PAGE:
Federal Trade Comm'n v. Actavis, Inc., 570 U.S. ____ (2013)
The U.S. Supreme Court, in a 5-3 opinion, decided today that "reverse payment" settlements of ANDA litigation shall be analyzed according to the "rule of reason." Thus, the Court compromised between the positions urged by the parties: that such settlements are presumptively illegal (FTC) or that they are virtually immune from antitrust scrutiny (Actavis).
The case arose from ANDA litigation between Solvay and Actavis over a generic version of Solvay's AndroGel product. The parties settled the case in 2006, agreeing that Solvay would pay Actavis $19-30 million annually until 2015, when Actavis would be permitted to market its generic product (5+ years before Solvay's patent expired). In addition, Actavis agreed to promote AndroGel to urologists.
The FTC sued the parties in 2009, alleging that they unlawfully agreed "to share in Solvay's monopoly profits, abandon their patent challenges, and refrain from launching their low-cost generic products to compete with AndroGel for nine years." The U.S. District Court for the Northern District of Georgia dismissed the FTC's complaint, holding that the allegations did not set forth an antitrust violation. The 11th Circuit affirmed the dismissal, writing that "absent sham litigation or fraud in obtaining the patent, a reverse payment settlement is immune from antitrust attack so long as its anticompetitive effects fall within the scope of the exclusionary potential of the patent."
In affirming the dismissal of the FTC's complaint, the 11th Circuit applied the so-called "scope of the patent test," which looks primarily at whether the agreed-upon generic entry date is later than the expiration date of the patent. Under this test, according to critics, reverse payment settlements are virtually immune to the antitrust laws. Other circuits applying the "scope of the patent" test include the Federal Circuit (Ciprofloxacin) and 2nd Circuit (Tamoxifen). The 3rd Circuit, on the other hand, held in the K-Dur case last year that the appropriate test is the "quick look," under which reverse payment settlements are presumptively illegal. The Supreme Court took this case to resolve the circuit split.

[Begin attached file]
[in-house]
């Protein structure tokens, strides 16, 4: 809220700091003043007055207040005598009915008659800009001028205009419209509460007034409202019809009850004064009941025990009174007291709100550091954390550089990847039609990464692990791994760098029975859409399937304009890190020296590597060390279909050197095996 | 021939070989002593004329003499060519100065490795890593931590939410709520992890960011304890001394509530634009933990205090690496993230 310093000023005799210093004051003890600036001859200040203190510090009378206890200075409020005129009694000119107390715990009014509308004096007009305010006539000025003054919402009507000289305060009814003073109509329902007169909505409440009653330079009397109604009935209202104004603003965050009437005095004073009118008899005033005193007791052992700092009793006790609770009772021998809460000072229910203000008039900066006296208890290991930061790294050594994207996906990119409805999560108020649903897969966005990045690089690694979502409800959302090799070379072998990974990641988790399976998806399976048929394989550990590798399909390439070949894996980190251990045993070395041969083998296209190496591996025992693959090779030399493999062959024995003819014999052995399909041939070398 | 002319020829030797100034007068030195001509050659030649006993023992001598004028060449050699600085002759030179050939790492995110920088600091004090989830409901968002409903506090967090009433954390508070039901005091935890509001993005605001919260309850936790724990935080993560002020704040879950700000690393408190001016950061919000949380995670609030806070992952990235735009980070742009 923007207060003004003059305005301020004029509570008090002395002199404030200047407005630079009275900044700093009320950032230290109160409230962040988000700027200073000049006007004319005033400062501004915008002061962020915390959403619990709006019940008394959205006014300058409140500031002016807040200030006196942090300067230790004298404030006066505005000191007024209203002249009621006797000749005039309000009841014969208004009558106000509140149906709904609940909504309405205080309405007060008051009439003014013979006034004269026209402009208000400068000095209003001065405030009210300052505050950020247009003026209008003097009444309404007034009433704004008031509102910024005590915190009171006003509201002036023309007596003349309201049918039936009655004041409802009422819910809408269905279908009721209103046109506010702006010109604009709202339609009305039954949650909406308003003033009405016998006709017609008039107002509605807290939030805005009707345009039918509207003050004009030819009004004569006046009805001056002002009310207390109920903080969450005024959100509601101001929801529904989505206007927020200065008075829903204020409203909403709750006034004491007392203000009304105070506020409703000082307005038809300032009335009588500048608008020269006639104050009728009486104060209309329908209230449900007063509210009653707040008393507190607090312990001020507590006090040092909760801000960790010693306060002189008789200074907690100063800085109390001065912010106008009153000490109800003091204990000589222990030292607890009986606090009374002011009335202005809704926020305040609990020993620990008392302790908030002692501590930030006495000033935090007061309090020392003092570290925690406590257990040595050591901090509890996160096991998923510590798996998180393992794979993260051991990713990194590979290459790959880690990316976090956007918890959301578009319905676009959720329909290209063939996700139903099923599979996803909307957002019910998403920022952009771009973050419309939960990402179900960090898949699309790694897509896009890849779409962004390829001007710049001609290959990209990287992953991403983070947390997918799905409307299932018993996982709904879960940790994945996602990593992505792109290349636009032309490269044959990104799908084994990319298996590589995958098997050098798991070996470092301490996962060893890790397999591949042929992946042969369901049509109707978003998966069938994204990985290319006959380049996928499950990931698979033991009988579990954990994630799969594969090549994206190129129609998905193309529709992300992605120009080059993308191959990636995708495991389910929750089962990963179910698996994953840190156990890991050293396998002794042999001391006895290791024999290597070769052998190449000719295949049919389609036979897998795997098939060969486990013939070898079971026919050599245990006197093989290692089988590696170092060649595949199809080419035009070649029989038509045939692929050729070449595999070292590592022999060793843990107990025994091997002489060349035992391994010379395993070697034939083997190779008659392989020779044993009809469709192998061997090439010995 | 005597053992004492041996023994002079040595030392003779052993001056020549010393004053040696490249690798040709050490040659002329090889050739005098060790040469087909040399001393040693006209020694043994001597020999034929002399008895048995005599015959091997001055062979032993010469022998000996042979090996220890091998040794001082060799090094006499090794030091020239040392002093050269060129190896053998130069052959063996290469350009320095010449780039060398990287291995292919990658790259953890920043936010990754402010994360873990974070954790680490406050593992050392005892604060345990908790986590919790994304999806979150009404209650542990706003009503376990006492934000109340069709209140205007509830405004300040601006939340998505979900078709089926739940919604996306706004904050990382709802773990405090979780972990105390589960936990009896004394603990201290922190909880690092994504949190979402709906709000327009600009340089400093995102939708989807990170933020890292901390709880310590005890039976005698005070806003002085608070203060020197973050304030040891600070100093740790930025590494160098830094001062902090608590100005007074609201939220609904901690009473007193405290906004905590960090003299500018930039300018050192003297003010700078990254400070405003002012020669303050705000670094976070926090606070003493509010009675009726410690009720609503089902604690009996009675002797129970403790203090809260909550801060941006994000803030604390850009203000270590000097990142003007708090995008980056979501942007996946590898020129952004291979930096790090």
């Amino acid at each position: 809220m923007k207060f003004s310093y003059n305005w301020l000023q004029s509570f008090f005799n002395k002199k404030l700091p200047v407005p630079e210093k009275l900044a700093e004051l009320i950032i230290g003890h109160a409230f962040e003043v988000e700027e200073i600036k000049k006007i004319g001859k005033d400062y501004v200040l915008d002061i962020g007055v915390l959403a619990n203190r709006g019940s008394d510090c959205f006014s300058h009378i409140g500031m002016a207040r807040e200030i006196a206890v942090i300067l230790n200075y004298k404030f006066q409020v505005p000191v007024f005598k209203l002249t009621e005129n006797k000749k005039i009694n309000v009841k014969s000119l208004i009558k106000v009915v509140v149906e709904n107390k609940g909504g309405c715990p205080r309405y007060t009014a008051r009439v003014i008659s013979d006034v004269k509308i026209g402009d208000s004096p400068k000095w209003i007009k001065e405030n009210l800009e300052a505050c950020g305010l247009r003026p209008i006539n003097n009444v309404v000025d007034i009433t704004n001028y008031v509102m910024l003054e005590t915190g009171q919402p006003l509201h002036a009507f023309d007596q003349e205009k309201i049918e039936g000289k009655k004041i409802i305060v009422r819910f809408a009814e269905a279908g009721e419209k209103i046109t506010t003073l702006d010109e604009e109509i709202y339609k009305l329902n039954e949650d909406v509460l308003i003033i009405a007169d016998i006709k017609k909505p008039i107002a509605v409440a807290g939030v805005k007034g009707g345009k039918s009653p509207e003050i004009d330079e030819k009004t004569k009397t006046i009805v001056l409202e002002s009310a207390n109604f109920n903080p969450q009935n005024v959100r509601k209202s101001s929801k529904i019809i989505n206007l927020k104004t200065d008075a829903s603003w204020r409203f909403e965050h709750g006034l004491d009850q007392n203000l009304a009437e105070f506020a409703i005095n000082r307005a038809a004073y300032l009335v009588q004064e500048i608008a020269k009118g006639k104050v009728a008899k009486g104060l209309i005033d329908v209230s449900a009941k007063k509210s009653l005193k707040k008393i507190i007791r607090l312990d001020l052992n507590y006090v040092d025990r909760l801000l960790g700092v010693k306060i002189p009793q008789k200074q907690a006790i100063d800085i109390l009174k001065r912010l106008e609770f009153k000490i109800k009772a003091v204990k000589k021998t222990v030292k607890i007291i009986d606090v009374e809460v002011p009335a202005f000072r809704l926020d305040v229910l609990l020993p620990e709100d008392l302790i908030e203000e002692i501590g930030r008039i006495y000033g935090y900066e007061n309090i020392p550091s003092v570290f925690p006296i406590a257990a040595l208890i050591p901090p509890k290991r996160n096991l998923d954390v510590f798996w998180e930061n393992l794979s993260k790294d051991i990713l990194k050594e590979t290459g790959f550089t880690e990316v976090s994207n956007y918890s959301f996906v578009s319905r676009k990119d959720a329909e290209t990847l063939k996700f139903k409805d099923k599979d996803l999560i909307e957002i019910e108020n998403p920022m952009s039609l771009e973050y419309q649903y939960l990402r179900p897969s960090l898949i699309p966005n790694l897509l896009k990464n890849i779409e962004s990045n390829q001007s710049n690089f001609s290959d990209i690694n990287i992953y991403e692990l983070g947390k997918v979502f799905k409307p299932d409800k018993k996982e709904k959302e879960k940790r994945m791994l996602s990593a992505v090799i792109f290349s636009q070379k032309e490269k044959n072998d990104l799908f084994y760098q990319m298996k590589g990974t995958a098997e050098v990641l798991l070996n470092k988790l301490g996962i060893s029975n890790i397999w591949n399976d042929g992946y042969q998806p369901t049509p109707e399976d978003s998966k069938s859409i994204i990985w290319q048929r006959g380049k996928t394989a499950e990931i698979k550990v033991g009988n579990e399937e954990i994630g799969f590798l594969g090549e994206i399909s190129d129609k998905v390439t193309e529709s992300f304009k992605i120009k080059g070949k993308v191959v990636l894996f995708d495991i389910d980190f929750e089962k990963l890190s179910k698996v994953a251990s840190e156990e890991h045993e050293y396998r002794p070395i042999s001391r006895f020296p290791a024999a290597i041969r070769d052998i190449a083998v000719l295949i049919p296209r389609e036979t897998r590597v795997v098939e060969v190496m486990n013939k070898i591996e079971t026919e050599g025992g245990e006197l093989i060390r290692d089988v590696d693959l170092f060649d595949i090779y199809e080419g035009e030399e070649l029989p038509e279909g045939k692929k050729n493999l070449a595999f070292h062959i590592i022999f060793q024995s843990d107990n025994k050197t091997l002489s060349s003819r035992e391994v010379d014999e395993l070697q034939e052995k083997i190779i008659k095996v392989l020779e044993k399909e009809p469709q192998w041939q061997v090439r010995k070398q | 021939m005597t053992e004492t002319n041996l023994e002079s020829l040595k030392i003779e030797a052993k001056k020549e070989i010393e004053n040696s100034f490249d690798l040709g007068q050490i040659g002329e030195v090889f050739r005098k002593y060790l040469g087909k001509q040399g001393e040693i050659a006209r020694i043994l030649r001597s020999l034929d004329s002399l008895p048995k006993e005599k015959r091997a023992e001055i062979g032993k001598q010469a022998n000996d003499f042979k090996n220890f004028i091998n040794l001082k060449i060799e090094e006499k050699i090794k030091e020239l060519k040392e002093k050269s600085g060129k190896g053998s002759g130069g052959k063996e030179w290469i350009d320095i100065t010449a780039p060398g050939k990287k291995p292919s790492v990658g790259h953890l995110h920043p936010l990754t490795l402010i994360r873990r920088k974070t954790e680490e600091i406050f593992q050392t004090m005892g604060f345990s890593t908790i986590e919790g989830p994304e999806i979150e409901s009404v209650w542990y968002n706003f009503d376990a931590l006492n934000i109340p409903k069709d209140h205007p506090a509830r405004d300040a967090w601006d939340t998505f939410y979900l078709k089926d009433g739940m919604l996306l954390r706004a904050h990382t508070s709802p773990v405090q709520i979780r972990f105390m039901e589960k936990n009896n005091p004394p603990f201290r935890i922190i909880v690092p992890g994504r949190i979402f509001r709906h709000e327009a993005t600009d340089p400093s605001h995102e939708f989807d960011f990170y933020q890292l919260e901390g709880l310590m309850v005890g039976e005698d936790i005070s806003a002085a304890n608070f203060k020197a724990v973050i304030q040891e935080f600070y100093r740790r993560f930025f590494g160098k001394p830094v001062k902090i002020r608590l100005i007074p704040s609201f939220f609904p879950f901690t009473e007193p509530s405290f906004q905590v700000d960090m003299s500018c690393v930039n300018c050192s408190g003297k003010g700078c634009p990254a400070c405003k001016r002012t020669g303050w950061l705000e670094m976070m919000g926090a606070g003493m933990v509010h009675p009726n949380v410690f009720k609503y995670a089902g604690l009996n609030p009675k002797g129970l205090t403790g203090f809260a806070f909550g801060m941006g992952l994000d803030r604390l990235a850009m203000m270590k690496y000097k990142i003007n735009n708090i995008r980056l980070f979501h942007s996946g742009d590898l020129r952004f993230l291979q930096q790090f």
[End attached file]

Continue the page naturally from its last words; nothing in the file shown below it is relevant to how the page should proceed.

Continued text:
Writing for the majority, Justice Breyer summarized the Court's opinion as follows:
In sum, a reverse payment, where large and unjustified, can bring with it the risk of significant anticompetitive effects; one who makes such a payment may be unable to explain and to justify it; such a firm or individual may well possess market power derived from the patent; a court, by examining the size of the payment, may well be able to assess its likely anticompetitive effects along with its potential justifications without litigating the validity of the patent; and parties may well find ways to settle patent disputes without the use of reverse payments. In our view, these considerations, taken together, outweigh the single strong consideration--the desirability of settlements--that led the Eleventh Circuit to provide near-automatic antitrust immunity to reverse payment settlements.
The Court's opinion suggests a few ways in which ANDA litigants can settle their cases without raising antitrust concerns. First, as the FTC has stated, the parties can settle simply by compromising on a generic entry date that is somewhat earlier than the patent expiration date--without any payment. But the Court also suggested that even certain settlements including a payment will survive a rule of reason analysis:
Where a reverse payment reflects traditional settlement considerations, such as avoided litigation costs or fair value for services, there is not the same concern that a patentee is using its monopoly profits to avoid the risk of patent invalidation or a finding of noninfringement. In such cases, the parties may have provided for a reverse payment without having sought or brought about the anticompetitive consequences we mentioned above. But that possibility does not justify dismissing the FTC's complaint. An antitrust defendant may show in the antitrust proceeding that legitimate justifications are present, thereby explaining the presence of the challenged term and showing the lawfulness of that term under the rule of reason.
Chief Justice Roberts, joined by Justices Scalia and Thomas, would have affirmed the 11th Circuit and upheld the "scope of the patent" test. In dissent, he wrote:
The majority points to no case where a patent settlement was subject to antitrust scrutiny merely because the validity of the patent was uncertain. Not one. It is remarkable, and surely worth something, that in the 123 years since the Sherman Act was passed, we have never let antitrust law cross that Rubicon.
Also today, the Court scheduled a June 20 conference to discuss the cert petition in K-Dur. Presumably, the Court will issue a "GVR," granting the petition, vacating the 3rd Circuit opinion, and remanding the case to the 3rd Circuit for analysis under the rule of reason.